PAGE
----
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dictātor , ōris, m. dicto, qs. a commander.
I. A dictator, the chief magistrate in several Italian states, elected by the Romans in seasons of emergency for six months, and armed with absolute authority; “formerly called Magister populi, and also Praetor Maximus,Cic. Leg. 3, 3, 9; id. Rep. 1, 40; Liv. 7, 3; Cic. Rep. 2, 32; Liv. 2, 18; Lydus de Magistr. 1, 36-38 et saep.; cf. Mommsen, Hist. Book I. ch. 2; 1, p. 330 N. Y. ed. Anthon's Smith's Antiq. p. 360; Kreuz. Excurs. XII. to Cic. Leg. p. 509.—The chief magistrate of other cities of Italy, Cic. Mil. 10; Liv. 1, 23; Spart. Hadr. 18; Inscr. Orell. 112; 2293; 3786 al.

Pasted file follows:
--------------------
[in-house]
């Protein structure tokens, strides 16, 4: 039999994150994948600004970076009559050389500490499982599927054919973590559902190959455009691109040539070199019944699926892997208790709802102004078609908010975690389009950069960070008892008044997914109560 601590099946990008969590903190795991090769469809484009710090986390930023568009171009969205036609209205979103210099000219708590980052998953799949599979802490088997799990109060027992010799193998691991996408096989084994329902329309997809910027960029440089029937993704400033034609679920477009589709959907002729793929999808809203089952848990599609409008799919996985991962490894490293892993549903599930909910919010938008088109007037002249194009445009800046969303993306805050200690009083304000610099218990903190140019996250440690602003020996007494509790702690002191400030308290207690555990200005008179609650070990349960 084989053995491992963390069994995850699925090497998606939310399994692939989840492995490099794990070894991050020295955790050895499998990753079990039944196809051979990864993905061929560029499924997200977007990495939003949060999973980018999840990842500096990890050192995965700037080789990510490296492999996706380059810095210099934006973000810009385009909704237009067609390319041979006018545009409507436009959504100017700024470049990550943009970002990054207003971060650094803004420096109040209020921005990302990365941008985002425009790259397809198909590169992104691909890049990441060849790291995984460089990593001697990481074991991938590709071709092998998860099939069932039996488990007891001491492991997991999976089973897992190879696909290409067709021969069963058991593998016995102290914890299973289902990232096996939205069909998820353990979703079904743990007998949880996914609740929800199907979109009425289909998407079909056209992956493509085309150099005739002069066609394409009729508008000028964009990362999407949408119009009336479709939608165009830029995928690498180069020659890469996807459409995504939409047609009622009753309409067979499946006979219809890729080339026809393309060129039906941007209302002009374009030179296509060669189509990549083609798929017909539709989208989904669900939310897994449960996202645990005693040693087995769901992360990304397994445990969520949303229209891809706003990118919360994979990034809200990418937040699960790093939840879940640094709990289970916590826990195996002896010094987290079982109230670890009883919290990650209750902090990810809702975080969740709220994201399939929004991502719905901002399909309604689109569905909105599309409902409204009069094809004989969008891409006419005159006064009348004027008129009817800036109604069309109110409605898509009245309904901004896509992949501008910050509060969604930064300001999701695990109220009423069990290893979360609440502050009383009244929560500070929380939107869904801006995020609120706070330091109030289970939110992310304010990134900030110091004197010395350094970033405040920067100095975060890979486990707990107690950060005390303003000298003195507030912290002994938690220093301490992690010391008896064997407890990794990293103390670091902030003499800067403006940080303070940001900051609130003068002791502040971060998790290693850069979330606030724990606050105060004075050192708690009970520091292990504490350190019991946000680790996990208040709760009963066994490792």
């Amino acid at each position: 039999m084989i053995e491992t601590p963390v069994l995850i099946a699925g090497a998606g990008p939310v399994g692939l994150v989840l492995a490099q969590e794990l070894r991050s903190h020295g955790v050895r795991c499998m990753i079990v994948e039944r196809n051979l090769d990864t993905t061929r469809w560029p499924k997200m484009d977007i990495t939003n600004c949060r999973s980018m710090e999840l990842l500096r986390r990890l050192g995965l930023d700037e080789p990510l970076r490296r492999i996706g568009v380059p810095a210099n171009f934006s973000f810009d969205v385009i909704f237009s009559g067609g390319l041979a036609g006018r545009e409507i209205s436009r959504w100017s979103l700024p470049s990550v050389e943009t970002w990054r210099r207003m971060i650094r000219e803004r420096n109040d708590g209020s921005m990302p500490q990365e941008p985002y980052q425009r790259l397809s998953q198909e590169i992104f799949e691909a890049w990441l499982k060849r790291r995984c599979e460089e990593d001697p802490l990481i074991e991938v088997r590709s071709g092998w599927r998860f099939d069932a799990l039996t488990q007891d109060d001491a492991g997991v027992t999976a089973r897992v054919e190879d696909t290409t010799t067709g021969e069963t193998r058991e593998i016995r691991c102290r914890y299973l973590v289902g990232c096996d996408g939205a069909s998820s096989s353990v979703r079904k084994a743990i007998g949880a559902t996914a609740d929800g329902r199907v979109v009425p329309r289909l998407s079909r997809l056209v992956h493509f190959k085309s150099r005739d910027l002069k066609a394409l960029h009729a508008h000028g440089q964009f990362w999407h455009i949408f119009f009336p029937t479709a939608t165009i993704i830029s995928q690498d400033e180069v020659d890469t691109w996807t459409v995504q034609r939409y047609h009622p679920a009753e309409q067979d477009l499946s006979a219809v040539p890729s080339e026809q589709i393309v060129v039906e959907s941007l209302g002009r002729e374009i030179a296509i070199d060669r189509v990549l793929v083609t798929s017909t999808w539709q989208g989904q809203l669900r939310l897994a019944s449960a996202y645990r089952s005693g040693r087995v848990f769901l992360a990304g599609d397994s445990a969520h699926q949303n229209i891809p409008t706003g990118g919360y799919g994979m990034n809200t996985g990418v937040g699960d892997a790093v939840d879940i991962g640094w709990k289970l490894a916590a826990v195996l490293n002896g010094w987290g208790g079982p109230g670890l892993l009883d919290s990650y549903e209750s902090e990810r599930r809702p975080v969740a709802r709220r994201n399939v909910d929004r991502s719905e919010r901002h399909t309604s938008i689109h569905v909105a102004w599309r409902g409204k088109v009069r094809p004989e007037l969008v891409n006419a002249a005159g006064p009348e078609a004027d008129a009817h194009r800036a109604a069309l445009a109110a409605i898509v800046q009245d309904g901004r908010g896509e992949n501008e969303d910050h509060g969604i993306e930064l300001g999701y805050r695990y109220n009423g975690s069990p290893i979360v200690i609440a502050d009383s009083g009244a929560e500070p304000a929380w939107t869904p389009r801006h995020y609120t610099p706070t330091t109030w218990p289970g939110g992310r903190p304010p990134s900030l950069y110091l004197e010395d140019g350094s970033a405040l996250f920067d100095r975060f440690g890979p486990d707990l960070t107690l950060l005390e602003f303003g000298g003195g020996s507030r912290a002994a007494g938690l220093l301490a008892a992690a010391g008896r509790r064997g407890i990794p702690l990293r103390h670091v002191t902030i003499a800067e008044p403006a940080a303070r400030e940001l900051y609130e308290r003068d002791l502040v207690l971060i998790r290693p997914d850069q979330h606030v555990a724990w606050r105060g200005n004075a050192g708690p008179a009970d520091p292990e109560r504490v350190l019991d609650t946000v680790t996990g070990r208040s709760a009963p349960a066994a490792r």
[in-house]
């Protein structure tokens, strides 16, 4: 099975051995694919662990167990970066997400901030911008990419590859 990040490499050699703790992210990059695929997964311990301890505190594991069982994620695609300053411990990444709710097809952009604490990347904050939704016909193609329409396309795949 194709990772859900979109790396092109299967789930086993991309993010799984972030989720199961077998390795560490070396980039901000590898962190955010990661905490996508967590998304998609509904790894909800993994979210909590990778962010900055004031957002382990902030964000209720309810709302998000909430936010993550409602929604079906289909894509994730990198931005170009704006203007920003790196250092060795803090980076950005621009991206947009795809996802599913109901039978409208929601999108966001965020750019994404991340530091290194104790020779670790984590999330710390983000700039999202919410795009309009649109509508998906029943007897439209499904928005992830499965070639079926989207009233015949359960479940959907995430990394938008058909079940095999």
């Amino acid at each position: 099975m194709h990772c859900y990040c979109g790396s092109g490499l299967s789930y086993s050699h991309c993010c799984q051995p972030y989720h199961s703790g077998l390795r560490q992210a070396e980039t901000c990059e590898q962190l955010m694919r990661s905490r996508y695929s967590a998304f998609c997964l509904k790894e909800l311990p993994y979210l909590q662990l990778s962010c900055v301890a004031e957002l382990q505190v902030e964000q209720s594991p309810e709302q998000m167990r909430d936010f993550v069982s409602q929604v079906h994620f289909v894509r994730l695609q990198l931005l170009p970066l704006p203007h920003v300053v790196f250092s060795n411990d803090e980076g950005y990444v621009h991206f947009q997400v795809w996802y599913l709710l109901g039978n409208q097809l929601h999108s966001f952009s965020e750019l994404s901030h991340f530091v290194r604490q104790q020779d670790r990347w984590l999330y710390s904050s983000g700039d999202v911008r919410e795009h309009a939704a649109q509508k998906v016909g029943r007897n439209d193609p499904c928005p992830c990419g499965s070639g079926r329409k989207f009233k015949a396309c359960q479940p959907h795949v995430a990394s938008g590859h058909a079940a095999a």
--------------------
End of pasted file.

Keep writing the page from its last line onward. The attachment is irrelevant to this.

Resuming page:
B. Transf., of Hannibal, as chief of the Carthaginians, Column. Rostr.; cf. Cato ap. Gell. 10, 24, 7.—
II. Qui dictat, one who dictates, Salv. Ep. 9 med.
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